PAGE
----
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    • Join Date: Jul 2006
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    #1

    adverb or noun clause?

    Hello

    1 Saturday is a day. -- What is Saturday? It is a day -- subject complement

    2 Saturday is when I will fix the faucet (= a certain time) (let us say, tomorrow). -- Saturday is tomorrow -- in this sentence, tomorrow is obviously an adverbial complement.

    When is Saturday? When I will have to fix the faucet. adverbial complementation, again

    In conclusion, in
    'Saturday is when I will have to fix the faucet,' 'when I will have to fix the faucet' is an adverbial clause, and not a nominal one.

    Do you agree?

    Thx
    Last edited by svartnik; 13-Jan-2007 at 15:45.

  1. Casiopea's Avatar

    • Join Date: Sep 2003
    • Posts: 12,970
    #2

    Re: adverb or noun clause?

    Here's some food for thought.

    Adjectival clauses can begin with selected subordinating conjunctions:

    when - to describe a time

    Ex: Spring is the season when flowers will bloom.

    Main clause: Spring is the season
    Adjectival clause describing season: when flowers will bloom

    Alternative version: Spring is (a time) when flowers will bloom.

    Consider now,

    Ex: Saturday is (the day) when I will have to fix the faucet.

    What do you think?


    • Join Date: Jul 2006
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    #3

    Re: adverb or noun clause?

    Quote Originally Posted by Casiopea View Post
    Here's some food for thought.

    Adjectival clauses can begin with selected subordinating conjunctions:

    when - to describe a time

    Ex: Spring is the season when flowers will bloom.

    Main clause: Spring is the season
    Adjectival clause describing season: when flowers will bloom

    Alternative version: Spring is (a time) when flowers will bloom.

    Consider now,

    Ex: Saturday is (the day) when I will have to fix the faucet.

    What do you think?
    Very interesting.

    Saturday is when I will have to fix the car. -- adverbial or relative
    Saturday is the time when I will have to fix the car -- relative clause
    So what clause is the wh-clause only comes down to whether we assume 'the time' has been deleted by ellipsis.

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    #4

    Re: adverb or noun clause?

    Quote Originally Posted by Casiopea View Post
    Here's some food for thought.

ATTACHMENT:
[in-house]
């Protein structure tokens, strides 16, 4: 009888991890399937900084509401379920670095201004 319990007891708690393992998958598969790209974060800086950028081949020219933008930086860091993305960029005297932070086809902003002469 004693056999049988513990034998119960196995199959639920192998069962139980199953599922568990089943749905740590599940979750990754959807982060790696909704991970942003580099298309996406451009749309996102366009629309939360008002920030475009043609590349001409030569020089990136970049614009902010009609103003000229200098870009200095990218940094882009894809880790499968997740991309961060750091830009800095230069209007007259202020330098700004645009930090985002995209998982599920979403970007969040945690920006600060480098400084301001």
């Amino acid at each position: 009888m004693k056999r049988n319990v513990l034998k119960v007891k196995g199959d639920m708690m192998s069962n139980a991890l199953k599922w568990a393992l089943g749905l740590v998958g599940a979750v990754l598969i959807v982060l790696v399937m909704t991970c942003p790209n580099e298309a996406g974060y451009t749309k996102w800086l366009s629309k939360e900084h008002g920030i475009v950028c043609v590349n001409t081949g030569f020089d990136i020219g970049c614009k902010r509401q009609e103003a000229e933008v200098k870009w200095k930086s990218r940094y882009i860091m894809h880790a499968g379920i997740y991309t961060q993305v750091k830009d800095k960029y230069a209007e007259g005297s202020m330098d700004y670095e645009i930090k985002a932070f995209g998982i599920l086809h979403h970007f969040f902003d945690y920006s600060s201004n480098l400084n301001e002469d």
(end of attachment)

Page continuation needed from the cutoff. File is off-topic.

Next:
Adjectival clauses can begin with selected subordinating conjunctions:

    when - to describe a time

    Ex: Spring is the season when flowers will bloom.

    Main clause: Spring is the season
    Adjectival clause describing season: when flowers will bloom

    Alternative version: Spring is (a time) when flowers will bloom.

    Consider now,

    Ex: Saturday is (the day) when I will have to fix the faucet.

    What do you think?
    I agree. "When clause" is an adjective clause because it is not used to modify a verb, as most adverbs do. "WHEN clause" is used to modify a noun which in this case is omitted. The key here comes back to what it modifies. Adjectives are used to modify nouns, but adverbs are used to modify verbs.

  2. Casiopea's Avatar

    • Join Date: Sep 2003
    • Posts: 12,970
    #5

    Re: adverb or noun clause?

    Quote Originally Posted by svartnik View Post
    Very interesting.

    Saturday is when I will have to fix the car. -- adverbial or relative
    Saturday is the time when I will have to fix the car -- relative clause
    So what clause is the wh-clause only comes down to whether we assume 'the time' has been deleted by ellipsis.
    There's more to the apparent riddle. Here's more food for thought.

    Adverbs can modify nouns to indicate time or place:

    Ex: The concert tomorrow is sold out. <When?>
    Ex: Look at the people there. <Where?>

    tomorrow and there modify the nouns concert and people.

    Now consider,

    Ex: The concert that we'll be going to tomorrow is sold out. <When?>
    Ex: Look at the people who are sitting over there. <Where?>

    tomorrow and there modify the verbs will be going and are sitting.

    Hope that helps.

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